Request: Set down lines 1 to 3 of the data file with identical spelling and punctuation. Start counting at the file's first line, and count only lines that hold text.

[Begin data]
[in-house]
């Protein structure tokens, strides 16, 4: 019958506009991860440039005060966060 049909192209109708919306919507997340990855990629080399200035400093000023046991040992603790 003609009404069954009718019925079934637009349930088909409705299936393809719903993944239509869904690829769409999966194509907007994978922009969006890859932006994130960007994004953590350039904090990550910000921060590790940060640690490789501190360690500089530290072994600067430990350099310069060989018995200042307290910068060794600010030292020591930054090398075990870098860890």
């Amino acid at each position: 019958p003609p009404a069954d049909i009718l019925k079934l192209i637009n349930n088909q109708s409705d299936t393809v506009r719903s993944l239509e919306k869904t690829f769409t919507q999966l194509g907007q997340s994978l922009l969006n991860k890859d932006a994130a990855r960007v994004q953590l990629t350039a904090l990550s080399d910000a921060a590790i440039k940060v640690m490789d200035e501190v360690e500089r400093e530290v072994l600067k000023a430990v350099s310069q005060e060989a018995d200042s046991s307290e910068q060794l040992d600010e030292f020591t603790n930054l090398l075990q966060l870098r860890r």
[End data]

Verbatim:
[in-house]
């Protein structure tokens, strides 16, 4: 019958506009991860440039005060966060 049909192209109708919306919507997340990855990629080399200035400093000023046991040992603790 003609009404069954009718019925079934637009349930088909409705299936393809719903993944239509869904690829769409999966194509907007994978922009969006890859932006994130960007994004953590350039904090990550910000921060590790940060640690490789501190360690500089530290072994600067430990350099310069060989018995200042307290910068060794600010030292020591930054090398075990870098860890």
């Amino acid at each position: 019958p003609p009404a069954d049909i009718l019925k079934l192209i637009n349930n088909q109708s409705d299936t393809v506009r719903s993944l239509e919306k869904t690829f769409t919507q999966l194509g907007q997340s994978l922009l969006n991860k890859d932006a994130a990855r960007v994004q953590l990629t350039a904090l990550s080399d910000a921060a590790i440039k940060v640690m490789d200035e501190v360690e500089r400093e530290v072994l600067k000023a430990v350099s310069q005060e060989a018995d200042s046991s307290e910068q060794l040992d600010e030292f020591t603790n930054l090398l075990q966060l870098r860890r």